Finally, deference is inappropriate when an agency's new interpretation of its own regulation results in unfair surprise. Id. at 2167. In declining to afford deference to the Department of Labor's interpretation of one of its regulations, the Christopher Court noted that giving the interpretation deference would " impose potentially massive liability on [the regulated entity] for conduct that occurred well before that interpretation was announced." Id. When the relevant agency fails to provide the regulated entity with a fair warning of what conduct a regulation prohibits, allowing the agency's interpretation to prevail would result in unfair surprise. Id. The risk of unfair surprise is particularly relevant when the " agency's announcement of its interpretation is preceded by a very lengthy period of conspicuous inaction." Id. at 2168. As the Court noted:

It is one thing to expect regulated parties to conform their conduct to an agency's interpretations once the agency announces them; it is quite another to require regulated parties to divine the agency's interpretations in advance or else be held liable when the agency announces its interpretations for the first time in an enforcement proceeding and demands deference.

Id. Such a " decision to use a citation as the initial means for announcing a particular interpretation may bear on the adequacy of notice to regulated parties, on the quality of the Secretary's elaboration of pertinent policy considerations, and on other factors relevant to the reasonableness of the Secretary's exercise of delegated lawmaking powers." Martin, 499 U.S. at 158 (citations omitted).

Our court has also acknowledged the parameters under which we should afford an agency's interpretation deference: " [D]eference is due when an agency has developed its interpretation contemporaneously with the regulation, when the agency has consistently applied the regulation over time, and when the agency's interpretation is the result of thorough and reasoned consideration." Solis, 558 F.3d at 823 (quoting Advanta USA, Inc. v. Chao, 350 F.3d 726, 728 (8th Cir. 2003)); see also Advanta, 350 F.3d at 728 (" The DOL's interpretation is not conclusive, and we are not necessarily bound by the DOL's interpretation of the [regulation]." ); Sioux Valley Hosp. v. Bowen, 792 F.2d 715, 720 (8th Cir. 1986) (" The erratic history of the labor/delivery room policy is not the kind of interpretation justifying deference to the Secretary's expertise." ).

This precedent provides the framework under which we must assess the Secretary's interpretation of section 1910.212(a)(1), evaluating the current interpretation: (1) for fidelity to the text of

Page 940

the regulation itself; (2) for its consistency with prior interpretations; and (3) for the possibility of unfair surprise. Under this framework, we conclude that the Secretary's interpretation of section 1910.212(a)(1) is unreasonable and thus is not entitled to deference.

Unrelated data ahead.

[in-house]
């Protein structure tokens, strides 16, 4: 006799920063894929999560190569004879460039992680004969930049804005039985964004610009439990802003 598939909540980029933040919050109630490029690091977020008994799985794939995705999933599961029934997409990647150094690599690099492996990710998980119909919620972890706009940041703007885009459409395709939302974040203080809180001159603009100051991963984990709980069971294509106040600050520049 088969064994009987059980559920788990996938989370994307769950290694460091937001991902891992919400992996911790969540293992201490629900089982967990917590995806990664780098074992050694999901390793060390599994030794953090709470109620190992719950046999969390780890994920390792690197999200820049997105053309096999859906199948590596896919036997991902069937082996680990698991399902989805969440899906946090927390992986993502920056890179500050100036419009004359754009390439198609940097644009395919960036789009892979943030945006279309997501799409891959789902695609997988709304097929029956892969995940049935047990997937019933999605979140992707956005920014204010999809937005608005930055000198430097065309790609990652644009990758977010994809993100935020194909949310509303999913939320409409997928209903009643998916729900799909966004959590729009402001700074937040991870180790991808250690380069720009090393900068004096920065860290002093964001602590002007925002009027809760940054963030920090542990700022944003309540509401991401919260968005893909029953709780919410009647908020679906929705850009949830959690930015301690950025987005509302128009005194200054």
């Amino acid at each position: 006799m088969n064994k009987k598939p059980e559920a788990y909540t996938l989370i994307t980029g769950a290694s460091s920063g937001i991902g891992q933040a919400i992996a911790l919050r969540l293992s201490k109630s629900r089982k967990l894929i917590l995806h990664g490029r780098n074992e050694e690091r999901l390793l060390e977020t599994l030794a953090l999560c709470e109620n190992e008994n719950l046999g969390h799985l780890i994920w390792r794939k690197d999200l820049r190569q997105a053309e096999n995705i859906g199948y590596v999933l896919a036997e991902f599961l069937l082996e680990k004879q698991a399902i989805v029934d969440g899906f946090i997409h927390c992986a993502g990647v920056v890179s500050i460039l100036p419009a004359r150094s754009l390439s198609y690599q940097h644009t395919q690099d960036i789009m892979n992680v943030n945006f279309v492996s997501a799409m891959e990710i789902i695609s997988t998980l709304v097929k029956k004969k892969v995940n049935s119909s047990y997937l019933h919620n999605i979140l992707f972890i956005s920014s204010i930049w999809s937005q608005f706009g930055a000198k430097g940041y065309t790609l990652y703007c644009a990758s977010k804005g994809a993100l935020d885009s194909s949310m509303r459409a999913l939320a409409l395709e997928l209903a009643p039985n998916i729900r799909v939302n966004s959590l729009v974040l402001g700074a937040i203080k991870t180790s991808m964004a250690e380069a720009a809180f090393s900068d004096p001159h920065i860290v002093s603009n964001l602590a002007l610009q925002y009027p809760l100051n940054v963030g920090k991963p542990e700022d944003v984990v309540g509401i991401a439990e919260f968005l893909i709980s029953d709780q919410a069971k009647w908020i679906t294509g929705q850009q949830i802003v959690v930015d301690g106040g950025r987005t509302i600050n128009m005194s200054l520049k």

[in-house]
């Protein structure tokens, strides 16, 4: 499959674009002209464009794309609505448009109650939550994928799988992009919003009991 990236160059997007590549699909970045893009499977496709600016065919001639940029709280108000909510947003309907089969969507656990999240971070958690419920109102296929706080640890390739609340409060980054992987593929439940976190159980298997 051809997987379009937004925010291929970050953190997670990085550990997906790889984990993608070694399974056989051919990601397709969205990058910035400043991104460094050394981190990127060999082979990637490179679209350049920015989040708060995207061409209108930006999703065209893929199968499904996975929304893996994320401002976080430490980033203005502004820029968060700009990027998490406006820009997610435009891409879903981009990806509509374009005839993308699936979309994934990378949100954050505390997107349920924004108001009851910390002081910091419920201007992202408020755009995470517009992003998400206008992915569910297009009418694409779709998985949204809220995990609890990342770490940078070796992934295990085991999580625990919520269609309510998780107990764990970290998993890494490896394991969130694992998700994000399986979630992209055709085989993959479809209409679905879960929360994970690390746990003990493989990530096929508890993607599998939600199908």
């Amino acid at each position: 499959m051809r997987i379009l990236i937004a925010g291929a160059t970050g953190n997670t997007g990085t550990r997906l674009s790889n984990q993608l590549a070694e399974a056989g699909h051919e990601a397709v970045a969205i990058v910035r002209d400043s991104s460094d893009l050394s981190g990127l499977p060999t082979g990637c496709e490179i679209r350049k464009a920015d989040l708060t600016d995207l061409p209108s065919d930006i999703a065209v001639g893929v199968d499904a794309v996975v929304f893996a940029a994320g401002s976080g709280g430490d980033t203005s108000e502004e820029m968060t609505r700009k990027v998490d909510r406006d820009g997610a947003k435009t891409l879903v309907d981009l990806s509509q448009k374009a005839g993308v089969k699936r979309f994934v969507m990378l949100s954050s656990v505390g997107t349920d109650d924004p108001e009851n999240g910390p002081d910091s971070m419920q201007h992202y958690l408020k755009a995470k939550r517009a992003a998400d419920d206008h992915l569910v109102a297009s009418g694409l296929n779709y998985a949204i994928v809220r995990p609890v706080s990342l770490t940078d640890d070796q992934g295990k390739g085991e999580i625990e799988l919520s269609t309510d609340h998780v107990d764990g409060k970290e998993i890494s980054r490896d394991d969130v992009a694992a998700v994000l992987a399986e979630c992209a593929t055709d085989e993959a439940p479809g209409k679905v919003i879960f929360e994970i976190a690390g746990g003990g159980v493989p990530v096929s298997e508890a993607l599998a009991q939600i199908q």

First, the Secretary's interpretation of section 1910.212(a)(1) strains a common-sense reading of the section. The basic operative language of the section identifies five examples of hazards the barrier guards are meant to protect a lathe operator from: " hazards such as those created by point of operation, ingoing nip points, rotating parts, flying chips and sparks." 29 C.F.R. § 1910.212(a)(1). We note that the inclusion of the words " such as" in the language of the regulation indicates this list is illustrative rather than exhaustive. See Donovan v. Anheuser-Busch, Inc., 666 F.2d 315, 327 (8th Cir. 1981). These five hazards create two distinct categories: sources or causes of the hazard (point of operation, ingoing nip points, and rotating parts) and by-products from routine operation of the machinery (flying chips and sparks).

It follows that section 1910.212(a)(1) only covers the catastrophic failure of a lathe and the ejection of a workpiece if such an event is like one of these two categories. This event is not like the first category because a plain reading of the regulation limits this category to sources of the hazard relating to the worker's point of contact with the machinery and does not encompass the ejection of a spinning workpiece. Section 1910.212(a)(3)(i) defines " point of operation" as " the area on a machine where work is actually performed upon the material being processed." And this section provides that the requisite barrier guard " shall be so designed and constructed as to prevent the operator from having any part of his body in the danger zone during the operating cycle." 29 C.F.R. § 1910.212(a)(3)(ii). This definition of " point of operation" is further supported by section 1910.212(a)(3)(iv), which lists several machines--including shears, power presses, milling machines, and forming rolls--which all require the operators to make contact with the machine's operating cycle. In the context of the lathes employed by Loren Cook, the point of operation is where the lathe operator touches the tool to the spinning workpiece to shape the workpiece.

Further, the use of " rotating parts" in the language of section 1910.212(a)(1) does not encompass the event at issue here because the section contemplates hazards from rotating parts related to the operator's contact with the machine rather than the anomalous ejection of objects from the machine. In reaching this conclusion, we evaluate the meaning of the term " rotating parts" by considering the other enumerated examples around it. See United States v. Williams, 553 U.S. 285, 294, 128 S.Ct. 1830, 170 L.Ed.2d 650 (2008) (" In context, however, those meanings are narrowed by the commonsense canon of noscitur a sociis --which counsels that a word is given more precise content by the neighboring words with which it is associated." ). The hazards that a lathe's rotating parts create--much like the hazards from point of operation and nip points--result from contact with the lathe, including the danger of an operator's clothing, limbs, or hair becoming caught in or struck by the rotating parts. This limited interpretation of rotating parts is consistent with OSHA's machine guarding interpretative guidance. See Occupational Safety and Health Administration, Machine Guarding eTools, (last visited Sept. 30, 2015) (" Rotating motion can be dangerous; even smooth, slowly rotating

Page 941

shafts can grip hair and clothing, and through minor contact force the hand and arm into a ...